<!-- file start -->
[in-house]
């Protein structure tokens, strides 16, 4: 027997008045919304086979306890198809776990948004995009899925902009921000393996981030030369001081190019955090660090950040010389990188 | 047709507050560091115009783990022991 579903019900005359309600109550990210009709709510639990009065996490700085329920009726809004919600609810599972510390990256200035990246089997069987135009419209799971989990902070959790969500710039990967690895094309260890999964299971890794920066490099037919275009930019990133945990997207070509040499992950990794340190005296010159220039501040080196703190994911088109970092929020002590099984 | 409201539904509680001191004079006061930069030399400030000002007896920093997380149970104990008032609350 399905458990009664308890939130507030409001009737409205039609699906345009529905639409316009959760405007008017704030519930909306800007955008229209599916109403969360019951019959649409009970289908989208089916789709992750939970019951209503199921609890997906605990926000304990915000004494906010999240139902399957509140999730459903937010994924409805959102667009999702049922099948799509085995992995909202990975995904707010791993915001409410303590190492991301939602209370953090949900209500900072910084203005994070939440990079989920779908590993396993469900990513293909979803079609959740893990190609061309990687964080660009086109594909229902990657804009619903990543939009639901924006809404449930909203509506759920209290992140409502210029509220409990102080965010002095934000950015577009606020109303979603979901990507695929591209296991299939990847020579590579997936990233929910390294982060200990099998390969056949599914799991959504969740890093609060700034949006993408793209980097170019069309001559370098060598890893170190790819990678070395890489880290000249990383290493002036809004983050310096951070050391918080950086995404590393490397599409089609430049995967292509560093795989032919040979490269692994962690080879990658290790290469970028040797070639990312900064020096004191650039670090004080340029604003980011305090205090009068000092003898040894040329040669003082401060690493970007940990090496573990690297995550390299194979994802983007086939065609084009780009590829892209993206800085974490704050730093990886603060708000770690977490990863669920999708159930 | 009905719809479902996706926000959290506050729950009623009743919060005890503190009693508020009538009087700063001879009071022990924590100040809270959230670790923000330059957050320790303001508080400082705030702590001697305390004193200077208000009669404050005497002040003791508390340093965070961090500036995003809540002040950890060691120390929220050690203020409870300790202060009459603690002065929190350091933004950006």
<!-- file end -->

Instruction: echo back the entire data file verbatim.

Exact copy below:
[in-house]
């Protein structure tokens, strides 16, 4: 027997008045919304086979306890198809776990948004995009899925902009921000393996981030030369001081190019955090660090950040010389990188 | 047709507050560091115009783990022991 579903019900005359309600109550990210009709709510639990009065996490700085329920009726809004919600609810599972510390990256200035990246089997069987135009419209799971989990902070959790969500710039990967690895094309260890999964299971890794920066490099037919275009930019990133945990997207070509040499992950990794340190005296010159220039501040080196703190994911088109970092929020002590099984 | 409201539904509680001191004079006061930069030399400030000002007896920093997380149970104990008032609350 399905458990009664308890939130507030409001009737409205039609699906345009529905639409316009959760405007008017704030519930909306800007955008229209599916109403969360019951019959649409009970289908989208089916789709992750939970019951209503199921609890997906605990926000304990915000004494906010999240139902399957509140999730459903937010994924409805959102667009999702049922099948799509085995992995909202990975995904707010791993915001409410303590190492991301939602209370953090949900209500900072910084203005994070939440990079989920779908590993396993469900990513293909979803079609959740893990190609061309990687964080660009086109594909229902990657804009619903990543939009639901924006809404449930909203509506759920209290992140409502210029509220409990102080965010002095934000950015577009606020109303979603979901990507695929591209296991299939990847020579590579997936990233929910390294982060200990099998390969056949599914799991959504969740890093609060700034949006993408793209980097170019069309001559370098060598890893170190790819990678070395890489880290000249990383290493002036809004983050310096951070050391918080950086995404590393490397599409089609430049995967292509560093795989032919040979490269692994962690080879990658290790290469970028040797070639990312900064020096004191650039670090004080340029604003980011305090205090009068000092003898040894040329040669003082401060690493970007940990090496573990690297995550390299194979994802983007086939065609084009780009590829892209993206800085974490704050730093990886603060708000770690977490990863669920999708159930 | 009905719809479902996706926000959290506050729950009623009743919060005890503190009693508020009538009087700063001879009071022990924590100040809270959230670790923000330059957050320790303001508080400082705030702590001697305390004193200077208000009669404050005497002040003791508390340093965070961090500036995003809540002040950890060691120390929220050690203020409870300790202060009459603690002065929190350091933004950006």